How can MEL support adaptive management needed for resilience programming

Session Number: 2393
Track: International and Cross Cultural Evaluation
Session Type: Roundtable
Tags: adaptive management, emergency response, evaluation culture, International and Cross Cultural Evaluat, International development, learning, Resilience
Session Facilitator: Diana Picon [Resilience and Adaptive Management Senior Specialist - Mercy Corps]
First Author or Discussion Group Leader: Ben Murphy [Senior Consultant - Itad]
Second Author or Discussion Group Leader: Sonia Moldovan [Senior Technical Lead Monitoring Evaluation and Learning - Mercy Corps]
Time: Nov 15, 2019 (10:30 AM - 11:15 AM)
Room: CC M100 H

Audience Level: Intermediate

Session Abstract (150 words): 

Resilience – the set of capacities that enable people to survive, respond, and even thrive in the face of shocks and stresses – has been adopted by many international development actors to protect development gains in where constant threats are faced. While an evidence-base on resilience strengthening framework (what works, when, and how) has been built, there is a limited knowledge on how resilience programmers can be supported to make systematic, iterative, and timely decisions –establishing an adaptive management (AM) approach.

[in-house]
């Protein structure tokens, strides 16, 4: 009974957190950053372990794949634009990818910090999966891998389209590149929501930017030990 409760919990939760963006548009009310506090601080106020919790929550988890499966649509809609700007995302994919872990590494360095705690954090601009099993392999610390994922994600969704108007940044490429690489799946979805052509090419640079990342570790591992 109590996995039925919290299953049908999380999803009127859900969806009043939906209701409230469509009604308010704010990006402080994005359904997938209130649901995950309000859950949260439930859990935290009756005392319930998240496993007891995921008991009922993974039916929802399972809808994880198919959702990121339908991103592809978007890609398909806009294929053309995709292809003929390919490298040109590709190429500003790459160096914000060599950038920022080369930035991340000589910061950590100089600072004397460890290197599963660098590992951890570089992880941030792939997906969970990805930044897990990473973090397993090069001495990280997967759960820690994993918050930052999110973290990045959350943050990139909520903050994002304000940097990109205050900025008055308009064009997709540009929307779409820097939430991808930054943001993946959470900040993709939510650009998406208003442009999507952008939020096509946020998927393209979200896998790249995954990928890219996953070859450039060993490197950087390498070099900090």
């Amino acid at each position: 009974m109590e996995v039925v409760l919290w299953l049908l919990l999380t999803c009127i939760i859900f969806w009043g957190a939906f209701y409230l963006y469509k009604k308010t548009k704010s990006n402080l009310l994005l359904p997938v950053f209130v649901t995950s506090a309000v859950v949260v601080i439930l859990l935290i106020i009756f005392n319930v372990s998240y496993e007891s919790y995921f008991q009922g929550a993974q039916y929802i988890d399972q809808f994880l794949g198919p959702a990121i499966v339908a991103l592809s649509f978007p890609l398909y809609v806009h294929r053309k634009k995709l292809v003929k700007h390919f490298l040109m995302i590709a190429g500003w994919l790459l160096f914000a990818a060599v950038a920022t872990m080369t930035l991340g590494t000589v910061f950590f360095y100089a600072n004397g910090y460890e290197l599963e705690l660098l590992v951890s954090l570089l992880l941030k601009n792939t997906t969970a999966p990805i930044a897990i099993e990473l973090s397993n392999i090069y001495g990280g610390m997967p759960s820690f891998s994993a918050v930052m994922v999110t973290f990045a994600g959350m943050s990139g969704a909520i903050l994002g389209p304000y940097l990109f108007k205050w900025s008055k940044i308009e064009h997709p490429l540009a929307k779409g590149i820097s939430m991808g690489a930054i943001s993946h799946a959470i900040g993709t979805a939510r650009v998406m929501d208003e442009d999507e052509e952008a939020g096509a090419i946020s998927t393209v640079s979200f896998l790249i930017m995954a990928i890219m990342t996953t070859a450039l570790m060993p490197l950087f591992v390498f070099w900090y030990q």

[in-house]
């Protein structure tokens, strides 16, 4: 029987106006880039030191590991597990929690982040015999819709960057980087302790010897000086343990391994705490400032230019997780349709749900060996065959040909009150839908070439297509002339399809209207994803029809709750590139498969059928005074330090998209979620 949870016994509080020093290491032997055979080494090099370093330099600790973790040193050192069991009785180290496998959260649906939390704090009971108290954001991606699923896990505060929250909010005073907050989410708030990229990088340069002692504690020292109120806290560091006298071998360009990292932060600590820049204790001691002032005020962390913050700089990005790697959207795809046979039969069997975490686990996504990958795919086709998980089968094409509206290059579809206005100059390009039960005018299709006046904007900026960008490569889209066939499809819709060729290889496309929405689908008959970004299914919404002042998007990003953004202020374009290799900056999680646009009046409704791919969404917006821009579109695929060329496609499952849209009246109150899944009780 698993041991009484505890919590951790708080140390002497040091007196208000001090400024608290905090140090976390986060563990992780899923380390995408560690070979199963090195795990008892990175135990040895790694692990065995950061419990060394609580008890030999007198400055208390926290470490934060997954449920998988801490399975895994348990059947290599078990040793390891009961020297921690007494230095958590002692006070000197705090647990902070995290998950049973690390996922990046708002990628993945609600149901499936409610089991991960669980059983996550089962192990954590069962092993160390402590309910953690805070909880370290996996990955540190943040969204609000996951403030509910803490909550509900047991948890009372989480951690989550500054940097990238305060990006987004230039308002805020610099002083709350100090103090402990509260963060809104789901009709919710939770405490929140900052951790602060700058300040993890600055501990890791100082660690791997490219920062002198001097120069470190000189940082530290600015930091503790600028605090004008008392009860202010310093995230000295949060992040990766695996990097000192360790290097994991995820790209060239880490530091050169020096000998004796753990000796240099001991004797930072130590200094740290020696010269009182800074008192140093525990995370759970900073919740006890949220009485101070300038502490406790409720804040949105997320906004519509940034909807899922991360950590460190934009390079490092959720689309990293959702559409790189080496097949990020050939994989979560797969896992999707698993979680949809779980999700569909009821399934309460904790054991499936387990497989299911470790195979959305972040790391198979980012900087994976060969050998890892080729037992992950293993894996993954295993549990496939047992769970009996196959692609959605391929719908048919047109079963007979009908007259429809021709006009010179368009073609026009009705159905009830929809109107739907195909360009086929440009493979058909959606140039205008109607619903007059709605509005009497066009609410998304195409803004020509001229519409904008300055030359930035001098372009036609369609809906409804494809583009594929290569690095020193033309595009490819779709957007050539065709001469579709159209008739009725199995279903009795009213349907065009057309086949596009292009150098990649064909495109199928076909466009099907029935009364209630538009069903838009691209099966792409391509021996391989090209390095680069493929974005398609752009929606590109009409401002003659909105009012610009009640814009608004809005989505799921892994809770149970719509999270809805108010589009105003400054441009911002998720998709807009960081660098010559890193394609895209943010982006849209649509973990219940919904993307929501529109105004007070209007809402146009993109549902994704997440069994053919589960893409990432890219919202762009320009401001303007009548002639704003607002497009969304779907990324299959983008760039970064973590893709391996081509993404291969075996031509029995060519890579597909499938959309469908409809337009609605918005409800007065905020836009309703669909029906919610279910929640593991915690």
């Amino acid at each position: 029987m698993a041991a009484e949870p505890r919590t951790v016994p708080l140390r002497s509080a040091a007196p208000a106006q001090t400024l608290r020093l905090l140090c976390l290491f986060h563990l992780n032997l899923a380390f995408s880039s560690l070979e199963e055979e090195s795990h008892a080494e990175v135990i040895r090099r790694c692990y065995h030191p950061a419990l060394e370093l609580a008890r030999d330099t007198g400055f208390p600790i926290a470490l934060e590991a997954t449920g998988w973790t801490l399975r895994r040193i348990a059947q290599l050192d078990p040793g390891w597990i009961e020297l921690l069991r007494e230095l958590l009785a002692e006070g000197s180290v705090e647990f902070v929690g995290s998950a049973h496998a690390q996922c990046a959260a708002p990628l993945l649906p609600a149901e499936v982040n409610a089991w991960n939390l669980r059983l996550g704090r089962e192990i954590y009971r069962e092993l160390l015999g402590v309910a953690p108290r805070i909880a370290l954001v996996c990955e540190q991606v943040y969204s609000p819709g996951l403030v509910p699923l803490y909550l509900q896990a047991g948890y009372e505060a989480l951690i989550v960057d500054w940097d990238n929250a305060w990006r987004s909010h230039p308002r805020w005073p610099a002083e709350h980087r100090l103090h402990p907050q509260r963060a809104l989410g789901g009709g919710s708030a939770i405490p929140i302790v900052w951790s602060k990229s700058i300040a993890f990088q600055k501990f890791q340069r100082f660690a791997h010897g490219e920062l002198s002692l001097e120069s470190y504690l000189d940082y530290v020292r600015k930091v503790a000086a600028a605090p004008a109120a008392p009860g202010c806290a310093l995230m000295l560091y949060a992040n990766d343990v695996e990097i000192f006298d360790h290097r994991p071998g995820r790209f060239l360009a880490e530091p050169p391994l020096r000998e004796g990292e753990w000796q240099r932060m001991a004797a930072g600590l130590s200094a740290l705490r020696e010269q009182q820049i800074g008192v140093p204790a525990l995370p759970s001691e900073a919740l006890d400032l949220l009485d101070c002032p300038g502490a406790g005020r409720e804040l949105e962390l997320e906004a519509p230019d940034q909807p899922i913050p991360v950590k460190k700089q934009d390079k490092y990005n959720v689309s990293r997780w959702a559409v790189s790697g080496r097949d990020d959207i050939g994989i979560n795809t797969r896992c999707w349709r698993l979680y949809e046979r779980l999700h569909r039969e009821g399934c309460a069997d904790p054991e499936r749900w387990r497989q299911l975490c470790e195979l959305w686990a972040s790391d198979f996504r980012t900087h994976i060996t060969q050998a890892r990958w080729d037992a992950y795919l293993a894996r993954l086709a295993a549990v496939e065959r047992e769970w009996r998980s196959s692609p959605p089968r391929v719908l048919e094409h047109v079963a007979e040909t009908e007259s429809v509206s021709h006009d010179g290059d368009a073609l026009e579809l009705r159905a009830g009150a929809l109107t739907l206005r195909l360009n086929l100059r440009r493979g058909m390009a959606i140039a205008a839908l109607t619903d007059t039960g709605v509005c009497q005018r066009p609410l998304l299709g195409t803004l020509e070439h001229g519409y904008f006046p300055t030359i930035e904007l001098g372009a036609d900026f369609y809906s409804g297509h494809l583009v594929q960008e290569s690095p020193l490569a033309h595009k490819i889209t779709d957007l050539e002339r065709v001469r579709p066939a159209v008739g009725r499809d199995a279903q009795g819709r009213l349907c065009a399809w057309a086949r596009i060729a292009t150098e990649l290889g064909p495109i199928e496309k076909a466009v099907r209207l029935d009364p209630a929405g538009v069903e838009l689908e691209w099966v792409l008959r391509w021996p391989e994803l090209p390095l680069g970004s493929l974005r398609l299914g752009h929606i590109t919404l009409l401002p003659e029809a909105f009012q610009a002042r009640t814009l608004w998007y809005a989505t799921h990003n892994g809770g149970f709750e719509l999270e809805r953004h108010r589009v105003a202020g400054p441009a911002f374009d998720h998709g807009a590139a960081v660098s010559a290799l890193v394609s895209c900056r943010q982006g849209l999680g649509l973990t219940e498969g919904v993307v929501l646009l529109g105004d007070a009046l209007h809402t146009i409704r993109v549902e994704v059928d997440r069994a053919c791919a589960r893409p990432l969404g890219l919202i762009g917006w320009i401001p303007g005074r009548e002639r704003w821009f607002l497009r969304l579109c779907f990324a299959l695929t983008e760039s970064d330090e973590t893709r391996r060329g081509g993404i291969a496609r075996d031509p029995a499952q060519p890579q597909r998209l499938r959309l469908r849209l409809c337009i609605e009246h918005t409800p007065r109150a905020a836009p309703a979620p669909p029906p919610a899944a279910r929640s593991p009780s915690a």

AM has emerged as a ‘must’ in resilience programming, and has challenged professionals on improving the use of information provided by resilience monitoring, evaluation and learning (RMEL) tools. The scoping study we conducted focused on Mercy Corps’ resilience programs experience in trying to use RMEL to navigate complexities, respond to sudden changes and manage uncertainty in their operations, while exploring gaps in MEL practice that are still barriers in resilience programming.